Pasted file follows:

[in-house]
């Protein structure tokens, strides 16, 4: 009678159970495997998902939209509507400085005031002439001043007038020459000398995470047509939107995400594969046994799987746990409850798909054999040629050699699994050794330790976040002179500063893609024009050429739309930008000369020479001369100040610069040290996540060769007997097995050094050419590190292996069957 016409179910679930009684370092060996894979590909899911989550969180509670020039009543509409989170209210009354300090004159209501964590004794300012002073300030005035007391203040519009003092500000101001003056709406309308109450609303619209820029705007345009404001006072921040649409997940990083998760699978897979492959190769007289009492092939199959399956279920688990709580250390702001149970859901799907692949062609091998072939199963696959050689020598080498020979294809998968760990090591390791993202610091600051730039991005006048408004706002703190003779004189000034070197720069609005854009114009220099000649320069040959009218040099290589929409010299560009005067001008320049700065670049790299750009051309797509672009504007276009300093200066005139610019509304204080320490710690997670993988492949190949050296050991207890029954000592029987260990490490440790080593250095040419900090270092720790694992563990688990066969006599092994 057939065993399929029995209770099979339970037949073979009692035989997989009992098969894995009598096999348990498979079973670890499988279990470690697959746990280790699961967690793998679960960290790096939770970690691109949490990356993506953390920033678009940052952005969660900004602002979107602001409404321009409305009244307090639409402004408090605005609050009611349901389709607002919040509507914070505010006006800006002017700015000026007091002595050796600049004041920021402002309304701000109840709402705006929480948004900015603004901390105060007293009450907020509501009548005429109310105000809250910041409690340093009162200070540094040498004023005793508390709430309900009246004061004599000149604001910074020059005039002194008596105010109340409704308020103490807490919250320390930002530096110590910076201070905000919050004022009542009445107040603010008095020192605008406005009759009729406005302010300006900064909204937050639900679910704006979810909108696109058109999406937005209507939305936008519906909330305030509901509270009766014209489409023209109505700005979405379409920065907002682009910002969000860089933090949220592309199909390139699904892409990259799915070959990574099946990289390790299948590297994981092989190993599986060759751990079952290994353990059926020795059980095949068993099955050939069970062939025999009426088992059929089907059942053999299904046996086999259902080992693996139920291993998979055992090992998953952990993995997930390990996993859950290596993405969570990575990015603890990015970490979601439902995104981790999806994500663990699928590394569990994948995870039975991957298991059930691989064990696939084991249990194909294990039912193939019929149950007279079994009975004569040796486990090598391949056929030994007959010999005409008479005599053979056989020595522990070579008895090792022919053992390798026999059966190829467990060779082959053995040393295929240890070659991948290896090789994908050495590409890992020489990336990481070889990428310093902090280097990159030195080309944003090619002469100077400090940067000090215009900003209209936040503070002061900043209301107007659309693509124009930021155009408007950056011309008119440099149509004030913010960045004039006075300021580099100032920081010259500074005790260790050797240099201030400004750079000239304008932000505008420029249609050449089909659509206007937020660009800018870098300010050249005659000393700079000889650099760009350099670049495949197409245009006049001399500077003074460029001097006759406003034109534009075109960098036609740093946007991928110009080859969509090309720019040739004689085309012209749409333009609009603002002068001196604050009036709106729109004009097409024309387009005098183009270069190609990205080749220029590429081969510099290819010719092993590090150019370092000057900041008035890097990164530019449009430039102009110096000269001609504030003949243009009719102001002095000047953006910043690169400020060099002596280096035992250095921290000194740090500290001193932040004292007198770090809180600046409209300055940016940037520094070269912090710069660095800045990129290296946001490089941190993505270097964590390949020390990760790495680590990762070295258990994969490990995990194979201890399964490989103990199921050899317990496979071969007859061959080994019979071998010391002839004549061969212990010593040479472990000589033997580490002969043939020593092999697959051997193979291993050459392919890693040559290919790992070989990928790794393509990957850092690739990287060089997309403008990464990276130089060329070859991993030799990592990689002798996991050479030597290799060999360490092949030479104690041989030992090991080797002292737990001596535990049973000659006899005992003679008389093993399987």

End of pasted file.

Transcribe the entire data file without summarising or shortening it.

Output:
[in-house]
């Protein structure tokens, strides 16, 4: 009678159970495997998902939209509507400085005031002439001043007038020459000398995470047509939107995400594969046994799987746990409850798909054999040629050699699994050794330790976040002179500063893609024009050429739309930008000369020479001369100040610069040290996540060769007997097995050094050419590190292996069957 016409179910679930009684370092060996894979590909899911989550969180509670020039009543509409989170209210009354300090004159209501964590004794300012002073300030005035007391203040519009003092500000101001003056709406309308109450609303619209820029705007345009404001006072921040649409997940990083998760699978897979492959190769007289009492092939199959399956279920688990709580250390702001149970859901799907692949062609091998072939199963696959050689020598080498020979294809998968760990090591390791993202610091600051730039991005006048408004706002703190003779004189000034070197720069609005854009114009220099000649320069040959009218040099290589929409010299560009005067001008320049700065670049790299750009051309797509672009504007276009300093200066005139610019509304204080320490710690997670993988492949190949050296050991207890029954000592029987260990490490440790080593250095040419900090270092720790694992563990688990066969006599092994 057939065993399929029995209770099979339970037949073979009692035989997989009992098969894995009598096999348990498979079973670890499988279990470690697959746990280790699961967690793998679960960290790096939770970690691109949490990356993506953390920033678009940052952005969660900004602002979107602001409404321009409305009244307090639409402004408090605005609050009611349901389709607002919040509507914070505010006006800006002017700015000026007091002595050796600049004041920021402002309304701000109840709402705006929480948004900015603004901390105060007293009450907020509501009548005429109310105000809250910041409690340093009162200070540094040498004023005793508390709430309900009246004061004599000149604001910074020059005039002194008596105010109340409704308020103490807490919250320390930002530096110590910076201070905000919050004022009542009445107040603010008095020192605008406005009759009729406005302010300006900064909204937050639900679910704006979810909108696109058109999406937005209507939305936008519906909330305030509901509270009766014209489409023209109505700005979405379409920065907002682009910002969000860089933090949220592309199909390139699904892409990259799915070959990574099946990289390790299948590297994981092989190993599986060759751990079952290994353990059926020795059980095949068993099955050939069970062939025999009426088992059929089907059942053999299904046996086999259902080992693996139920291993998979055992090992998953952990993995997930390990996993859950290596993405969570990575990015603890990015970490979601439902995104981790999806994500663990699928590394569990994948995870039975991957298991059930691989064990696939084991249990194909294990039912193939019929149950007279079994009975004569040796486990090598391949056929030994007959010999005409008479005599053979056989020595522990070579008895090792022919053992390798026999059966190829467990060779082959053995040393295929240890070659991948290896090789994908050495590409890992020489990336990481070889990428310093902090280097990159030195080309944003090619002469100077400090940067000090215009900003209209936040503070002061900043209301107007659309693509124009930021155009408007950056011309008119440099149509004030913010960045004039006075300021580099100032920081010259500074005790260790050797240099201030400004750079000239304008932000505008420029249609050449089909659509206007937020660009800018870098300010050249005659000393700079000889650099760009350099670049495949197409245009006049001399500077003074460029001097006759406003034109534009075109960098036609740093946007991928110009080859969509090309720019040739004689085309012209749409333009609009603002002068001196604050009036709106729109004009097409024309387009005098183009270069190609990205080749220029590429081969510099290819010719092993590090150019370092000057900041008035890097990164530019449009430039102009110096000269001609504030003949243009009719102001002095000047953006910043690169400020060099002596280096035992250095921290000194740090500290001193932040004292007198770090809180600046409209300055940016940037520094070269912090710069660095800045990129290296946001490089941190993505270097964590390949020390990760790495680590990762070295258990994969490990995990194979201890399964490989103990199921050899317990496979071969007859061959080994019979071998010391002839004549061969212990010593040479472990000589033997580490002969043939020593092999697959051997193979291993050459392919890693040559290919790992070989990928790794393509990957850092690739990287060089997309403008990464990276130089060329070859991993030799990592990689002798996991050479030597290799060999360490092949030479104690041989030992090991080797002292737990001596535990049973000659006899005992003679008389093993399987």